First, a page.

Purchasing rams early

This week’s sheep feature discusses the importance of a good quarantine protocol for purchased sheep. Along with providing ample time to implement a good quarantine period, purchasing animals in advance of the breeding season also allows animals to acclimatise to their new environment.

This is particularly important for a significant number of breeding rams. It is a bad indictment of feeding practices in a segment of the pedigree sector, but the reality is there are a sizeable number of rams that will require an acclimatisation period to transition from an intensive concentrate-based or intensive concentrate and forage crop diet to a grass-based diet.

Speaking with the owner of the rams, if possible, about previous management will allow you to implement the optimum health regime and also influence post-sale management. Given the size of the investment, adopting such an approach will help underpin performance and prevent issues which may occur from a sharp change in diet.

Once feeding levels are cut back, many farmers offer a low level of concentrates in the region of 0.3kg to 0.5kg in the run up to breeding to ensure rams are in prime condition at mating. A tip some farmers use is to place the bucket or feeder inside a temporary pen made up from sheep hurdles, with rams becoming accustomed to this and easier caught to reapply raddle during breeding. A practice which is often carried out post-purchase is to keep new rams in a small garden used for lambing.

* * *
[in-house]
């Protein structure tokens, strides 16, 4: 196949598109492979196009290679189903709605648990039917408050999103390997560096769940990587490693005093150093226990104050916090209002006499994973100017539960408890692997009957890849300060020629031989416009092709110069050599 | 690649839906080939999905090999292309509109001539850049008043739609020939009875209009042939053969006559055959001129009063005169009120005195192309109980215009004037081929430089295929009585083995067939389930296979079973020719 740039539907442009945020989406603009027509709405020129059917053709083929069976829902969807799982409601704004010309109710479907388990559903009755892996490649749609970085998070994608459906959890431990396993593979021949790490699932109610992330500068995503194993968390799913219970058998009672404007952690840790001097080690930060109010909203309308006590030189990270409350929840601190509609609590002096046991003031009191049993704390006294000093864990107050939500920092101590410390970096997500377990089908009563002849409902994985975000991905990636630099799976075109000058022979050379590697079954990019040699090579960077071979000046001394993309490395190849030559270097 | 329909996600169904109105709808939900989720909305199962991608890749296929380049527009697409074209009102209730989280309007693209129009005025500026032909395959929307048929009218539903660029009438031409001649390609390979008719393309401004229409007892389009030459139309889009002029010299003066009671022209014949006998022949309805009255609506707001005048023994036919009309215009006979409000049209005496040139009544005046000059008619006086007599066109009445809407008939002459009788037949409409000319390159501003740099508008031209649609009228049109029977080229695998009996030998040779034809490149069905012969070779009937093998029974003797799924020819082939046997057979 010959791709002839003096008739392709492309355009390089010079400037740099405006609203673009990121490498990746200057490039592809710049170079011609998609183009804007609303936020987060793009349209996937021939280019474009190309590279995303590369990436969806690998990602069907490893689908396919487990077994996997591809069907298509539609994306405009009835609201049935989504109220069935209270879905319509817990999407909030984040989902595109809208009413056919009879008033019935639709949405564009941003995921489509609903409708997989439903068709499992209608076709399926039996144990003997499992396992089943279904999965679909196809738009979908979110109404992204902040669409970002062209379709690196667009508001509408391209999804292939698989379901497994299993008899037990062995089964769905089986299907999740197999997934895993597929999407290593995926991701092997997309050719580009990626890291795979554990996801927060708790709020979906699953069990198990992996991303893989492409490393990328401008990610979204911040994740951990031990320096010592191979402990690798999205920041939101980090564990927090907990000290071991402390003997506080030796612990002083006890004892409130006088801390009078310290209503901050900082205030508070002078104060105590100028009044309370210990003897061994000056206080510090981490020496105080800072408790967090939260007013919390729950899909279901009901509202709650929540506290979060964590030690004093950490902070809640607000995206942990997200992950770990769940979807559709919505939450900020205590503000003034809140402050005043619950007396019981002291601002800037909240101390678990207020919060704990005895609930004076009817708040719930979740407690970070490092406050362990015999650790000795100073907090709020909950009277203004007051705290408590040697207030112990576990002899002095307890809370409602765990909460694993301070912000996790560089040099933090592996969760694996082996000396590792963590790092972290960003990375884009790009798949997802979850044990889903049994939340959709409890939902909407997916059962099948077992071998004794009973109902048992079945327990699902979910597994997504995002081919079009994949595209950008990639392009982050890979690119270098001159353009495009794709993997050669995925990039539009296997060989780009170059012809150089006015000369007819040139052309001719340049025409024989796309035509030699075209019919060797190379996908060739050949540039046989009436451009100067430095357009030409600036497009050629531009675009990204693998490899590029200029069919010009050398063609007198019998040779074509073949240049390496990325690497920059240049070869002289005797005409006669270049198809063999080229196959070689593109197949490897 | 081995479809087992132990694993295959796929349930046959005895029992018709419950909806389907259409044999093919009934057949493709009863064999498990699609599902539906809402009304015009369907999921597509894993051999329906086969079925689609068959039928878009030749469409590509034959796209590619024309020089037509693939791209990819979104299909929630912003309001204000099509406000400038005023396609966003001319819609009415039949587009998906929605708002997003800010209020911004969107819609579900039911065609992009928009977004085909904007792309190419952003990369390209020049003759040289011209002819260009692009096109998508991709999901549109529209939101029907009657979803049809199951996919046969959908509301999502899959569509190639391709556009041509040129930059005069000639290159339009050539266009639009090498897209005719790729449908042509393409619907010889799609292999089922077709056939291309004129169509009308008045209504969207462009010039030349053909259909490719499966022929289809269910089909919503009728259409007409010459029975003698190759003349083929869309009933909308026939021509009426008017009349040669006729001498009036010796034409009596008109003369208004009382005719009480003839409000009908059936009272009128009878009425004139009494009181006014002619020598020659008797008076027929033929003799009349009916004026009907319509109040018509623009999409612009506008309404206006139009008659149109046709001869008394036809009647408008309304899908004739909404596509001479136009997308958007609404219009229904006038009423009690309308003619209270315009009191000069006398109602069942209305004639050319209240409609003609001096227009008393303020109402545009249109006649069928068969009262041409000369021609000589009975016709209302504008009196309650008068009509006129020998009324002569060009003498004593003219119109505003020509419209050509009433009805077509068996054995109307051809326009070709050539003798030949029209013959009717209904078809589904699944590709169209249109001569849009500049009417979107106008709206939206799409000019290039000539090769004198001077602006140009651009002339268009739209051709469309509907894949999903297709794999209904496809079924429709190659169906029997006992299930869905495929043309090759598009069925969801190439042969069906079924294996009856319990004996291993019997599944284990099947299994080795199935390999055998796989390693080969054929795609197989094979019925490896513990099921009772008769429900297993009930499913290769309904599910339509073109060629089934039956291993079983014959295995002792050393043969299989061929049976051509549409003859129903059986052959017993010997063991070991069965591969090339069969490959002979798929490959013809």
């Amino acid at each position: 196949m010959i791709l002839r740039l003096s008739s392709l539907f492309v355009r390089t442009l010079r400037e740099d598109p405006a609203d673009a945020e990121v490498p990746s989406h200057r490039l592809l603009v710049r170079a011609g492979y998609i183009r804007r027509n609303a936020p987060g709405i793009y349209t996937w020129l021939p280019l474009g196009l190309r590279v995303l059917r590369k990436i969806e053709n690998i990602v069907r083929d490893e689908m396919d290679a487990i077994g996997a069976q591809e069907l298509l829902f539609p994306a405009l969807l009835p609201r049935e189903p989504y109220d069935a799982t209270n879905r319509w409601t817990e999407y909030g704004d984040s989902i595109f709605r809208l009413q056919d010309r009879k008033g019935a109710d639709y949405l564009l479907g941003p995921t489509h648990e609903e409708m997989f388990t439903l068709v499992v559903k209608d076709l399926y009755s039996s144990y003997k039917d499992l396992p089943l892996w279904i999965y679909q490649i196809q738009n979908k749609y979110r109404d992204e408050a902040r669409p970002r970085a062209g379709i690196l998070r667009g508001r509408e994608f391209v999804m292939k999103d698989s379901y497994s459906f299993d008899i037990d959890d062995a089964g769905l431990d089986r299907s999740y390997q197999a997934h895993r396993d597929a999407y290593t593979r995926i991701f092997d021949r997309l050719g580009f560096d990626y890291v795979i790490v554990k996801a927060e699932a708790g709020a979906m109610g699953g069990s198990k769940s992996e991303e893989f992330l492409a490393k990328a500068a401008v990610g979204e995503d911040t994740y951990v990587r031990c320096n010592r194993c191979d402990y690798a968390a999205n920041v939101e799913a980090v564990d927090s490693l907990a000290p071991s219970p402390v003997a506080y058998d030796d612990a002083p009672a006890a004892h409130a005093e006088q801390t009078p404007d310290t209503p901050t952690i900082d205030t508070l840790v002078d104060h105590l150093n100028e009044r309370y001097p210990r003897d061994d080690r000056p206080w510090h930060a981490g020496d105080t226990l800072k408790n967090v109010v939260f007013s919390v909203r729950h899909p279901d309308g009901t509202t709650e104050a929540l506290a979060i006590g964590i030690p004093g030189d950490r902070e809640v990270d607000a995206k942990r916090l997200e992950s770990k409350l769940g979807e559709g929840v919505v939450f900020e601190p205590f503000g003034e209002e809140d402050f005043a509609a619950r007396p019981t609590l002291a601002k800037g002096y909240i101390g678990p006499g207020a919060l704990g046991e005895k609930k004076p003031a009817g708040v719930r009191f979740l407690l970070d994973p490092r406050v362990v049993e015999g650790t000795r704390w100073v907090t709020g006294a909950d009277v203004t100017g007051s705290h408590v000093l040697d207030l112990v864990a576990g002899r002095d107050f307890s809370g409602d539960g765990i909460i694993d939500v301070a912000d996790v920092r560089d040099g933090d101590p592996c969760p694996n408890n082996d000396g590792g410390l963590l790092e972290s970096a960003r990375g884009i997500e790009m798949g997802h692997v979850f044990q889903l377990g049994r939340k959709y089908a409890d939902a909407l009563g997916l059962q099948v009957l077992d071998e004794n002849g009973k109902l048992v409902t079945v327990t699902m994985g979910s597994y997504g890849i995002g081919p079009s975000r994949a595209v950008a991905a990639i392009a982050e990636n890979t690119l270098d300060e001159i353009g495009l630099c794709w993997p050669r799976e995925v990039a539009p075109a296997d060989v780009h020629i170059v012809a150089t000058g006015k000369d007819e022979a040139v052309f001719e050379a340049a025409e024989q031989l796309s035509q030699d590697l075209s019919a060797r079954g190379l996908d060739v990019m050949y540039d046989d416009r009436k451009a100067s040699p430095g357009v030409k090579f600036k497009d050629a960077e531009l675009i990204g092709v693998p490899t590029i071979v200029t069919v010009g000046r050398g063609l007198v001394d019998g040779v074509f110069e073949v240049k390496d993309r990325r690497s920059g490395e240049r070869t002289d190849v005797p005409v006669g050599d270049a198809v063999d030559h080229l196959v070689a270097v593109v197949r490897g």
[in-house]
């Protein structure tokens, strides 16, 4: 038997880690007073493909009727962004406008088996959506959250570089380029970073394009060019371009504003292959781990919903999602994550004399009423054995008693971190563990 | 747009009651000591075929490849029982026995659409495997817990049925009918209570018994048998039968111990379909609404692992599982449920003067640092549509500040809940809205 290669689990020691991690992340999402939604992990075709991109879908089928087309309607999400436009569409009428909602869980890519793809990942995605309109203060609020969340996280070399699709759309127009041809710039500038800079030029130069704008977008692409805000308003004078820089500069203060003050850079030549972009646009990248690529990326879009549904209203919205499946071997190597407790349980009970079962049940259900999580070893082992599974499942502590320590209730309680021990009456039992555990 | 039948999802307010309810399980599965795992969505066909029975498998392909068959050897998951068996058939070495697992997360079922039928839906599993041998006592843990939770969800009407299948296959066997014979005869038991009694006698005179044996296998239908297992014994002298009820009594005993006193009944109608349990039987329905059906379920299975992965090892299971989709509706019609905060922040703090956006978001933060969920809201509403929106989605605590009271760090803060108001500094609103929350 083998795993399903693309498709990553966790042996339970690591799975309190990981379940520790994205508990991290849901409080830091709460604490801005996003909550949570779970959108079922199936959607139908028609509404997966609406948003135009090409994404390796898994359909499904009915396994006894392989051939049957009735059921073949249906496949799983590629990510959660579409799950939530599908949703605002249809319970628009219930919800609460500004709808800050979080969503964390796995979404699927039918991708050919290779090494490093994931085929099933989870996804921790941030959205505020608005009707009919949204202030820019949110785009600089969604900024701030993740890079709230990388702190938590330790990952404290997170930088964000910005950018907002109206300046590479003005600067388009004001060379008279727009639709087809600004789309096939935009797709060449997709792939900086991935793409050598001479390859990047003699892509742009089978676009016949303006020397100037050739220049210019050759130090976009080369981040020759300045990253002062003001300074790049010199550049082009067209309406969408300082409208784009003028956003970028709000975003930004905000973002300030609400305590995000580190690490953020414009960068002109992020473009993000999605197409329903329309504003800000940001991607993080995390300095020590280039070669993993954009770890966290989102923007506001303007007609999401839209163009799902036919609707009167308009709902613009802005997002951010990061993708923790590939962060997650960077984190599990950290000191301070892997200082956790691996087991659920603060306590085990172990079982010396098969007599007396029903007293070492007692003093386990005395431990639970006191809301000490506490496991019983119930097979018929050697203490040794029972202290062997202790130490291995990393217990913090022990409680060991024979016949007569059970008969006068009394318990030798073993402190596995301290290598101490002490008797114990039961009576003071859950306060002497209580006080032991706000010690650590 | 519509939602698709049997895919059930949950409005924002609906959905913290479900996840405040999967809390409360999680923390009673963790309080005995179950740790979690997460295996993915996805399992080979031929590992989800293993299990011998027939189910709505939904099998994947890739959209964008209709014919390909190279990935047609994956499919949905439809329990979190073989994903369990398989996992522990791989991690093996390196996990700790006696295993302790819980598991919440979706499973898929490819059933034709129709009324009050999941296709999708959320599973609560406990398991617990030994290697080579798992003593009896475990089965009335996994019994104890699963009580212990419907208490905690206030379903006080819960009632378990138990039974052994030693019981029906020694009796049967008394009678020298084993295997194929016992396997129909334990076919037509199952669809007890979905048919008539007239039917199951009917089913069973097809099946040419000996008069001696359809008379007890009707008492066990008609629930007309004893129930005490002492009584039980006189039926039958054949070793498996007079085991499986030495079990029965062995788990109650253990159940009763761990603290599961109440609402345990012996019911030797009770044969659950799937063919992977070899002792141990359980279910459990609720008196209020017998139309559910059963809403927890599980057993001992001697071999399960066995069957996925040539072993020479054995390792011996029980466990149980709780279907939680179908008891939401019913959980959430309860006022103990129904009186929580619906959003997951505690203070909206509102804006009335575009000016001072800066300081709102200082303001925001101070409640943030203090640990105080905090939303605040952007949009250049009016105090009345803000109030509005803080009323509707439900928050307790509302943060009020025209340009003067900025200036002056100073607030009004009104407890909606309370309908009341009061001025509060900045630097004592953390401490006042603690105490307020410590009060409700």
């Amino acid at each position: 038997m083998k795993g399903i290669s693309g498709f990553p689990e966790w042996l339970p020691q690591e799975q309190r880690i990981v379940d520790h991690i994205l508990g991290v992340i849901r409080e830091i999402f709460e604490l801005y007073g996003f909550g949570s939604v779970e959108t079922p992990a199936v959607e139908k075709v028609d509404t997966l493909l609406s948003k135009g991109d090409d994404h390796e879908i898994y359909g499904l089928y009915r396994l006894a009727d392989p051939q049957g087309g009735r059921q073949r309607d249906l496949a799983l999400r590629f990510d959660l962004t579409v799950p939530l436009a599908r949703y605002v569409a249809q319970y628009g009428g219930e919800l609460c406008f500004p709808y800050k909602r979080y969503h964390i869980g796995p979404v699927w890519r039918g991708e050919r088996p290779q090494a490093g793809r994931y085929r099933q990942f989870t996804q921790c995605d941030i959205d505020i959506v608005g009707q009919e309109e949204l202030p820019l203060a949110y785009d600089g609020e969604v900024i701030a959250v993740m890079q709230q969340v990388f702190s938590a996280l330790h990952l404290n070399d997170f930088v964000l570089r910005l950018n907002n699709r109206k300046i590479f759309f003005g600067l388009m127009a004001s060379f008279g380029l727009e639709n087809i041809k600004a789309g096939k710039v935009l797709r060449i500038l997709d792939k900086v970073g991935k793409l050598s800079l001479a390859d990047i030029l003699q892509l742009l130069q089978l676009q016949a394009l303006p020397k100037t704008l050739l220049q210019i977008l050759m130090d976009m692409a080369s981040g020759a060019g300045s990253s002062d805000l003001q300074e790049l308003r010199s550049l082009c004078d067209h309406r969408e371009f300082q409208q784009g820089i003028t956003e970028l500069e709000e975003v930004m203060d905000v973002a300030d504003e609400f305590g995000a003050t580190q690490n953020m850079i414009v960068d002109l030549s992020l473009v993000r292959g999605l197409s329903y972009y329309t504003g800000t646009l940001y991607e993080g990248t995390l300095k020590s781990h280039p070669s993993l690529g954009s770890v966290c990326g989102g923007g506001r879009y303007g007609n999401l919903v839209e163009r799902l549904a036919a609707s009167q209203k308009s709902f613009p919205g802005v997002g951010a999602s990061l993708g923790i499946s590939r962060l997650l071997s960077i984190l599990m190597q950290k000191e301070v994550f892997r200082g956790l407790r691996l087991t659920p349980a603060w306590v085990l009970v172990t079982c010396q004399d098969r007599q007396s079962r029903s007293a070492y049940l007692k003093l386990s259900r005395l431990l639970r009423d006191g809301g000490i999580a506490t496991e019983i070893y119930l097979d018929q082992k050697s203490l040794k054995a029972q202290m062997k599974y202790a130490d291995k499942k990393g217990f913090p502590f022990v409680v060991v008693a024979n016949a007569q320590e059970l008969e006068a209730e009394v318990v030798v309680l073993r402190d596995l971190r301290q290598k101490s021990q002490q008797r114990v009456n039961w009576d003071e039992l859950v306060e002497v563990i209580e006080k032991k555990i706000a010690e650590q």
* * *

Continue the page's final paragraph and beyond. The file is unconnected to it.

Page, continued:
Once the ram has settled, it should ideally be transferred to a paddock or field that will promote movement and improve fitness. Don’t forget to also check the condition of existing rams on the farm.

Optimising tag retention

I was at a number of sales in recent weeks where the topic of tag application was raised on several occassions. Incorrectly applied tags can lead to poor tag retention rates and also increase the risk of ear infections. It is especially important to take care when applying tags to ewe lambs with breeding potential, to optimise their attractiveness to buyers.

Button tags should be applied midway in the height of the ear, taking care to avoid cartilage (which can be seen on the underside of the ear) and at a distance of about one-third of the way along the animal’s ear, measuring from the head out. For breeds with thicker ears, this may need to be altered to leave some room for the tag to rotate and air to circulate.

For wraparound tags, manufacturers advise leaving 4mm to 5mm room between the edge of the ear and the tag for ear growth. This is to ensure tags do not become too tight as animals age.

In terms of location, the advice is to apply wraparound tags at the top of the ear and, similar to a button tag, about a third of the distance out from the head, taking care not to pierce cartilage.

With all tags, the male part which pierces the ear should be applied on the outer part, leaving less risk for tags to get caught. It is also important to tag animals when dry and in hygienic conditions. Some farmers who experience infection issues find spraying a simple disinfectant on the tag and ear helps to prevent issues.